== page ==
Country music superstar Carrie Underwood is the latest to face backlash on social media after liking a tweet in which a conservative podcaster spoke against several school mask mandates. The Tweet was shared by conservative commentator Matt Walsh and contained video footage of a speech at a Nashville school board meeting where he spoke against the "cruel and indefensible mask mandate for children."
He referred to the mask mandate as "child abuse" during his speech, comparing it to rabid dogs wearing muzzles. He then went on to argue that more children died from the flu in the 2018-2019 school year than have died through the duration of the coronavirus pandemic, saying that no one imposed a mask mandate for the flu.
— Keith Edwards (@keithedwards) August 17, 2021
The American Idol winner's backlash came to light after people noticed she had "liked" the video. Some took Underwood's "like" as an indication that the singer is against the COVID-19 vaccine, though Underwood has never stated that she opposes the vaccine.
Several angry fans were taken aback by Underwood's actions, with one Twitter user writing "Seeing people react to Carrie Underwood being an anti-vaxxer makes me glad legend Dolly Parton helped bankroll one and two-time Rock And Roll Hall of Famer Stevie Nicks has been pushing for masks, vaccines, and social distancing all along." Another user stated, "Carrie Underwood is an anti-masker. She's canceled in my book. Who else?"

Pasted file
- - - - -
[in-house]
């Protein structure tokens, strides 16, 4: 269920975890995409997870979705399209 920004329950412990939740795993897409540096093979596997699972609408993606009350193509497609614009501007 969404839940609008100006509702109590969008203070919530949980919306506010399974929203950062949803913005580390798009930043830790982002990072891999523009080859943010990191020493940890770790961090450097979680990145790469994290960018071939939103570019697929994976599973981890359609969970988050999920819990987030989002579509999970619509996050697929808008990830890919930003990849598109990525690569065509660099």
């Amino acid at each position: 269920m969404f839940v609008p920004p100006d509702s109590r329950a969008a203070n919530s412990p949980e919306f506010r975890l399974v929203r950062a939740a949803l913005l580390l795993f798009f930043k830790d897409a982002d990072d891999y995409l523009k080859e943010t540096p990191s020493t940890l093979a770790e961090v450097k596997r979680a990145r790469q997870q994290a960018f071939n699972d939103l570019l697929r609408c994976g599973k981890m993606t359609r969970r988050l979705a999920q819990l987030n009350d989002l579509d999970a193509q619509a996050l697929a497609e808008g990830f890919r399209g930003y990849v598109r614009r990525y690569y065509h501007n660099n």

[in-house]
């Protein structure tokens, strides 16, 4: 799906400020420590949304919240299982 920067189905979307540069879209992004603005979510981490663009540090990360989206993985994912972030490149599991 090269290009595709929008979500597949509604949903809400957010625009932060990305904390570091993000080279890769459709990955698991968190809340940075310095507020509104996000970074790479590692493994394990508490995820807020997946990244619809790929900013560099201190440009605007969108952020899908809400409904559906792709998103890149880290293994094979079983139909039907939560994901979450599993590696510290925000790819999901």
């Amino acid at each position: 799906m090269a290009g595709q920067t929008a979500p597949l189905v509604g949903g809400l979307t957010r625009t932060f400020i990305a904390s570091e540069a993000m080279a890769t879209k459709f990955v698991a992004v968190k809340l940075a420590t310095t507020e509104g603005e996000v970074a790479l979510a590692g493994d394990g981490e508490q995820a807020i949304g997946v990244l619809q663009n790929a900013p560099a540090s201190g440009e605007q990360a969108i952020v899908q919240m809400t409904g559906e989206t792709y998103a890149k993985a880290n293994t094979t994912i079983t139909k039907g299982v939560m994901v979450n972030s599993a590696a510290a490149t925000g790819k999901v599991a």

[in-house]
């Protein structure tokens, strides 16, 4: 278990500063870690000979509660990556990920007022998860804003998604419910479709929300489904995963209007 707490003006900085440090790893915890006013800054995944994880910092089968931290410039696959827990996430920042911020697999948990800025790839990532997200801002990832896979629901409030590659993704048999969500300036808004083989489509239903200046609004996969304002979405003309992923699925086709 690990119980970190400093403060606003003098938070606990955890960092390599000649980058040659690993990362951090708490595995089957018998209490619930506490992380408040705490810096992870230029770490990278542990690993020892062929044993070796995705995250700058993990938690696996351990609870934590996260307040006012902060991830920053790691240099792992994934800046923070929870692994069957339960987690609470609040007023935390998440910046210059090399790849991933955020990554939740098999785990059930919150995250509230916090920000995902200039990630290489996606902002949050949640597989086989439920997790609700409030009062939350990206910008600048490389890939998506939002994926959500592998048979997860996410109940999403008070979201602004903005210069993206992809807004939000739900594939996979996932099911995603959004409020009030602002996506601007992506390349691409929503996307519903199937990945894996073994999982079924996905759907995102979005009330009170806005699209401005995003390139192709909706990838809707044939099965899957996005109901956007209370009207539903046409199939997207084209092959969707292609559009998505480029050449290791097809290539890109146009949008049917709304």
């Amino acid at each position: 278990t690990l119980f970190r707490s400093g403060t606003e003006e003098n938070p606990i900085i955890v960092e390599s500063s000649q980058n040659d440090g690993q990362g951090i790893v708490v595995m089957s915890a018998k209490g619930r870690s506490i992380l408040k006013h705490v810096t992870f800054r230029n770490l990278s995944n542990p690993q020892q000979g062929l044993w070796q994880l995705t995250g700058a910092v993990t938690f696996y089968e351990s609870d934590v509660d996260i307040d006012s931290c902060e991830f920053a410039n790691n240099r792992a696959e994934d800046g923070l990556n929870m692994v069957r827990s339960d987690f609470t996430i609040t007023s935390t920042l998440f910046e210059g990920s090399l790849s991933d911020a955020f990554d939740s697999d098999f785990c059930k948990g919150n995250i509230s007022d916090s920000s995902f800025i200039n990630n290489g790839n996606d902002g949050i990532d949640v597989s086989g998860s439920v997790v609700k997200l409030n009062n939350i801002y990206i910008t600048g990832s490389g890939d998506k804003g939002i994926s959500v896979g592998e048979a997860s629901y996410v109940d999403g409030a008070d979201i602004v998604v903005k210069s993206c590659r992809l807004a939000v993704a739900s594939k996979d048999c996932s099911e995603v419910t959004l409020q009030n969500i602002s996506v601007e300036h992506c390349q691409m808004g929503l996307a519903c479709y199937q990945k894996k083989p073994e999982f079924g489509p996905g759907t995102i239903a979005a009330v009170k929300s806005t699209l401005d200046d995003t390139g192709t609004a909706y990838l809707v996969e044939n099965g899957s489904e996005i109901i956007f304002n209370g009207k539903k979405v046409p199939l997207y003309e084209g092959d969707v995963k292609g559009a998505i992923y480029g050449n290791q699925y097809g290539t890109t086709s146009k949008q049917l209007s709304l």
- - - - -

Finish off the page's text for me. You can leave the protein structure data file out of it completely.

Keith Edwards, a former employee of Sen. Jon Ossoff and Former New York City Mayor Michael Bloomberg's presidential campaign took a screenshot of Underwood's like saying, "not this." Walsh, the man speaking in the video himself reacted to the backlash by tweeting several sarcastic tweets. He wrote, "Carrie Underwood liked my video and now the mob is coming for her. She should know better than to like something that they don't like. This is an unforgivable sin."
The country star herself has not publicly responded to any of the comments above. The CDC advises everyone older than 2 years old to wear a face mask indoors if one hasn't gotten a COVID-19 vaccine or in a crowded space with others who aren't fully vaccinated. As school is starting, several administrations across the US have implemented or are considering implementing mandates due to the rising Delta variant cases.